These extended toxicology studies were critical to reassure an anxious field—still reeling from past failures in both γ-secretase and BACE1 inhibitors—that the compound will be safe, commented Riqiang Yan of the Cleveland Clinic in Ohio. Yan has reported defects, including seizures and a slowing of nerve remyelination following injury, in BACE1 knockout mice. He added that while it remains to be seen whether some side effects will pop up in people after extended periods on the drug, he is optimistic about verubecestat and other BACE1 inhibitors in the pipeline.
The study also laid out the results of three human studies—single- and multiple-dose studies in healthy people, and a multiple-dose study in people with AD. In the first study, the researchers gave single doses of placebo or 20, 100, or 550 mg verubecestat to 24 healthy volunteers, aged 24-45, and observed maximal drops in CSF Aβ40 of 48, 77, and 93 percent, respectively, within 12 to 24 hours. Similar reductions occurred for Aβ42 and sAPPβ. For the second study, the researchers measured BACE1 products in 31 volunteers treated with daily oral doses of placebo or 10, 40, 150, or 250 mg of verubecestat for 14 days. Compared to baseline, maximal reductions of 66, 87, 94, and 95 percent in CSF Aβ40 were achieved for these respective doses. The story was similar in 30 AD patients who were treated for seven days with daily doses of 12, 40, or 60 mg: They had reductions in CSF Aβ40 of 70, 83, and 90 percent, respectively.
Pharmacokinetic data indicated the drug level increased dose-dependently in plasma and CSF following ingestion, and declined with a half-life of 14 to 24 hours. People with AD had slightly higher concentrations of the drug in their CSF and plasma than did people without the disease, a difference the researchers attributed to the disease process or to the older age of the AD patients.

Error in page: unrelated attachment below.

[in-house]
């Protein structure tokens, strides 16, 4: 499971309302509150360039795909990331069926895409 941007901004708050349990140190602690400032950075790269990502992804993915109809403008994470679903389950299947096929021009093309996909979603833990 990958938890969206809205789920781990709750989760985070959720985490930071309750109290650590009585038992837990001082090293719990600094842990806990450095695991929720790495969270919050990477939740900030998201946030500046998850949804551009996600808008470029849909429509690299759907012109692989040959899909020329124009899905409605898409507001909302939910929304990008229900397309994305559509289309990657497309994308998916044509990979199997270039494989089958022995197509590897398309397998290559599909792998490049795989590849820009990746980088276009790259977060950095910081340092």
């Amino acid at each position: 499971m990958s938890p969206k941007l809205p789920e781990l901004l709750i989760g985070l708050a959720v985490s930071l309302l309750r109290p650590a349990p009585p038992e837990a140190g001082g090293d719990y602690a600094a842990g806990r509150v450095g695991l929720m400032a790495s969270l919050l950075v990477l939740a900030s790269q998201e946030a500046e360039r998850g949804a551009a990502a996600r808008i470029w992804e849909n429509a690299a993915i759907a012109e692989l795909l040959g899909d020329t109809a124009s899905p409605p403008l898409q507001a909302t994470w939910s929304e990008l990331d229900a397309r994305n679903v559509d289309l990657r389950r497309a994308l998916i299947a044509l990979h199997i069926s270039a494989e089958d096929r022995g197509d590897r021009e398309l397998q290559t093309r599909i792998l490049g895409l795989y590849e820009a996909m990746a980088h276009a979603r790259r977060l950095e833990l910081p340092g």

Except for one volunteer who broke out in hives a few days after taking a single 550 mg dose of verubecestat, participants tolerated the drug well. Any adverse events were mild to moderate in nature, and occurred with similar frequency between drug and placebo groups. No serious adverse events or deaths occurred, and no one dropped out of any of the studies due to health complaints.
The researchers pooled their data from the three human studies to generate predictions about how patients would respond to the drug in the much larger Phase 3 trials. From these models, they settled on doses of 12 mg and 40 mg, which are predicted to drop Aβ40 by an average of 67 percent and 83 percent, respectively, in most AD patients.
Two Phase 3 trials of verubecestat are ongoing (see Dec 2012 news; Dec 2013 news; Oct 2016 conference news). The EPOCH trial has already enrolled 2,221 people with mild to moderate AD, while the APECS trial is currently recruiting an estimated 1,500 people with prodromal AD as diagnosed by positive amyloid PET scans. Treatment in the trials will run for 18 months and two years, respectively. The EPOCH trial results are expected in the summer of 2017, while those from APECS are due in 2019.
These trials will provide an opportunity to test the amyloid hypothesis, Kennedy told Alzforum. While it is unclear what effect BACE1 inhibition will have on Aβ plaques that already riddle the brains of people with AD, Kennedy hypothesized that all species of Aβ would drop to some extent. “Dramatically shutting off production of Aβ could allow the brain’s natural clearance mechanisms to take hold, and we may then see reduction of plaques,” he said.
Will halting Aβ production in people who already carry a substantial Aβ burden curb the symptoms of disease? The field will have to wait and see, but Vassar is hopeful. He pointed out that dystrophic neurites surrounding plaques seem to heal after plaques are removed (see Oct 2016 conference news; Jan 2005 news). Still, he and most other researchers acknowledge the alternative possibility—that the drugs may only work in the presymptomatic stages of AD. This makes the safety profile of verubecestat all the more important, Yan said. “We need people to take this drug as they would a vitamin, so they can take it early enough to stop the factors that initiate the disease,” Yan said. Some scientists in the field conceptualize a BACE inhibitor as a sort of “maintenance” drug that would keep Aβ levels in check after a one-time course of immunotherapy has removed the bulk of the pre-existing amyloid deposits.—Jessica Shugart